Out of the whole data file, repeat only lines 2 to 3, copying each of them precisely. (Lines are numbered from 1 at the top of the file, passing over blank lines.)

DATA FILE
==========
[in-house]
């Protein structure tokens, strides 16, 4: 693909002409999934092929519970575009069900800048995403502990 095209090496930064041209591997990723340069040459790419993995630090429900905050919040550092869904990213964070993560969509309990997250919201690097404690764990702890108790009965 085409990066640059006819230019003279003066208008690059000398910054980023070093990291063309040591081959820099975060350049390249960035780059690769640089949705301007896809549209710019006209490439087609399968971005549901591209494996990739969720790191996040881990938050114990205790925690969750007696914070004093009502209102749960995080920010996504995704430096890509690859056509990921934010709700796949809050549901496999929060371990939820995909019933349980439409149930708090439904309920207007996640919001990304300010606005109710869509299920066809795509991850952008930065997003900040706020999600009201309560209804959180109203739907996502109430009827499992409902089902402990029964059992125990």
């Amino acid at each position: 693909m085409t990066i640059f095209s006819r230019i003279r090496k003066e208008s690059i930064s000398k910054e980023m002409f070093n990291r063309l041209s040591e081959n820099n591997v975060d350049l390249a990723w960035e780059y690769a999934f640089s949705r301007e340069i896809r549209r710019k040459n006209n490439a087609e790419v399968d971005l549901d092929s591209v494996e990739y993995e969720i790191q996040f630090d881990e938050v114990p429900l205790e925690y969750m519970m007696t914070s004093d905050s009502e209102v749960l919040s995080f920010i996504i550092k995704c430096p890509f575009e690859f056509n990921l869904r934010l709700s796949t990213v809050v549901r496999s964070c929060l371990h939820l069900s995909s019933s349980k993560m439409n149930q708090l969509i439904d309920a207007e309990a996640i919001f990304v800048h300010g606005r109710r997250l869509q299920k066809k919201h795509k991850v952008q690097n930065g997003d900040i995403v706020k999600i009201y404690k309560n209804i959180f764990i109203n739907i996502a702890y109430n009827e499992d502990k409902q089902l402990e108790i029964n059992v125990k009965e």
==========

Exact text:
């Protein structure tokens, strides 16, 4: 693909002409999934092929519970575009069900800048995403502990 095209090496930064041209591997990723340069040459790419993995630090429900905050919040550092869904990213964070993560969509309990997250919201690097404690764990702890108790009965 085409990066640059006819230019003279003066208008690059000398910054980023070093990291063309040591081959820099975060350049390249960035780059690769640089949705301007896809549209710019006209490439087609399968971005549901591209494996990739969720790191996040881990938050114990205790925690969750007696914070004093009502209102749960995080920010996504995704430096890509690859056509990921934010709700796949809050549901496999929060371990939820995909019933349980439409149930708090439904309920207007996640919001990304300010606005109710869509299920066809795509991850952008930065997003900040706020999600009201309560209804959180109203739907996502109430009827499992409902089902402990029964059992125990």
């Amino acid at each position: 693909m085409t990066i640059f095209s006819r230019i003279r090496k003066e208008s690059i930064s000398k910054e980023m002409f070093n990291r063309l041209s040591e081959n820099n591997v975060d350049l390249a990723w960035e780059y690769a999934f640089s949705r301007e340069i896809r549209r710019k040459n006209n490439a087609e790419v399968d971005l549901d092929s591209v494996e990739y993995e969720i790191q996040f630090d881990e938050v114990p429900l205790e925690y969750m519970m007696t914070s004093d905050s009502e209102v749960l919040s995080f920010i996504i550092k995704c430096p890509f575009e690859f056509n990921l869904r934010l709700s796949t990213v809050v549901r496999s964070c929060l371990h939820l069900s995909s019933s349980k993560m439409n149930q708090l969509i439904d309920a207007e309990a996640i919001f990304v800048h300010g606005r109710r997250l869509q299920k066809k919201h795509k991850v952008q690097n930065g997003d900040i995403v706020k999600i009201y404690k309560n209804i959180f764990i109203n739907i996502a702890y109430n009827e499992d502990k409902q089902l402990e108790i029964n059992v125990k009965e």